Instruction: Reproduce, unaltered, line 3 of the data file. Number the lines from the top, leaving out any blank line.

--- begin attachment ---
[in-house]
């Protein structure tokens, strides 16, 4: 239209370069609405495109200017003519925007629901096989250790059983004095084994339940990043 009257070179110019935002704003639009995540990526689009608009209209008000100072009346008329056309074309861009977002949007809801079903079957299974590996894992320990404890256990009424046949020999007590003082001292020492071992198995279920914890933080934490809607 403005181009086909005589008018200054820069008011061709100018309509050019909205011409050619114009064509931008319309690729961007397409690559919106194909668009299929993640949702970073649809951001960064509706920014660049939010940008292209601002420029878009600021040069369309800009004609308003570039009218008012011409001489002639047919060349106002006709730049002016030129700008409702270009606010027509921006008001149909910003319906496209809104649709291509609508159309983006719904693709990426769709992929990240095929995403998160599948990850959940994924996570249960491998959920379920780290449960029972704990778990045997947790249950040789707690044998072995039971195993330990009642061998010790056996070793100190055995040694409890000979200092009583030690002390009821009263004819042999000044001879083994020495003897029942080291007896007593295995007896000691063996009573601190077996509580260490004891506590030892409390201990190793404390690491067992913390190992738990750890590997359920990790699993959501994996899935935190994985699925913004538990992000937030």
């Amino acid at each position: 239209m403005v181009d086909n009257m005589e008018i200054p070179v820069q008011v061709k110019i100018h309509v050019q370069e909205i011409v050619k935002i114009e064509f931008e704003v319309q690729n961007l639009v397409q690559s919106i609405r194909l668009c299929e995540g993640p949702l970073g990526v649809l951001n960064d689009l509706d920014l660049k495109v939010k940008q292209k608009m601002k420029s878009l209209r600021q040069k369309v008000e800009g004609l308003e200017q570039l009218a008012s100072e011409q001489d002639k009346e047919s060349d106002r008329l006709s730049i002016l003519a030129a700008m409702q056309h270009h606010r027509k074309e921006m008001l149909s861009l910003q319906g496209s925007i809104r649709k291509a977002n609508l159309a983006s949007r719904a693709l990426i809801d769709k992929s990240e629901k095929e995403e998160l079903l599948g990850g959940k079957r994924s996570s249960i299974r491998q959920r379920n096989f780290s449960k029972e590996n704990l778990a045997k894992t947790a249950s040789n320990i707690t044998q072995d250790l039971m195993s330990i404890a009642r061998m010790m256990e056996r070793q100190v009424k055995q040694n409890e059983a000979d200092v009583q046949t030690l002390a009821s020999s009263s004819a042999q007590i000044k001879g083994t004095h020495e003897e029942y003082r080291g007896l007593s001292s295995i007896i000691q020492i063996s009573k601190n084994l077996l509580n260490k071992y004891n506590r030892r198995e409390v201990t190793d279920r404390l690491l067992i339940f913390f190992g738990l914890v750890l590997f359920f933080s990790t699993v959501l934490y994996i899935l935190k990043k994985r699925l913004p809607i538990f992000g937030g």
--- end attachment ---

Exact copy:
């Amino acid at each position: 239209m403005v181009d086909n009257m005589e008018i200054p070179v820069q008011v061709k110019i100018h309509v050019q370069e909205i011409v050619k935002i114009e064509f931008e704003v319309q690729n961007l639009v397409q690559s919106i609405r194909l668009c299929e995540g993640p949702l970073g990526v649809l951001n960064d689009l509706d920014l660049k495109v939010k940008q292209k608009m601002k420029s878009l209209r600021q040069k369309v008000e800009g004609l308003e200017q570039l009218a008012s100072e011409q001489d002639k009346e047919s060349d106002r008329l006709s730049i002016l003519a030129a700008m409702q056309h270009h606010r027509k074309e921006m008001l149909s861009l910003q319906g496209s925007i809104r649709k291509a977002n609508l159309a983006s949007r719904a693709l990426i809801d769709k992929s990240e629901k095929e995403e998160l079903l599948g990850g959940k079957r994924s996570s249960i299974r491998q959920r379920n096989f780290s449960k029972e590996n704990l778990a045997k894992t947790a249950s040789n320990i707690t044998q072995d250790l039971m195993s330990i404890a009642r061998m010790m256990e056996r070793q100190v009424k055995q040694n409890e059983a000979d200092v009583q046949t030690l002390a009821s020999s009263s004819a042999q007590i000044k001879g083994t004095h020495e003897e029942y003082r080291g007896l007593s001292s295995i007896i000691q020492i063996s009573k601190n084994l077996l509580n260490k071992y004891n506590r030892r198995e409390v201990t190793d279920r404390l690491l067992i339940f913390f190992g738990l914890v750890l590997f359920f933080s990790t699993v959501l934490y994996i899935l935190k990043k994985r699925l913004p809607i538990f992000g937030g």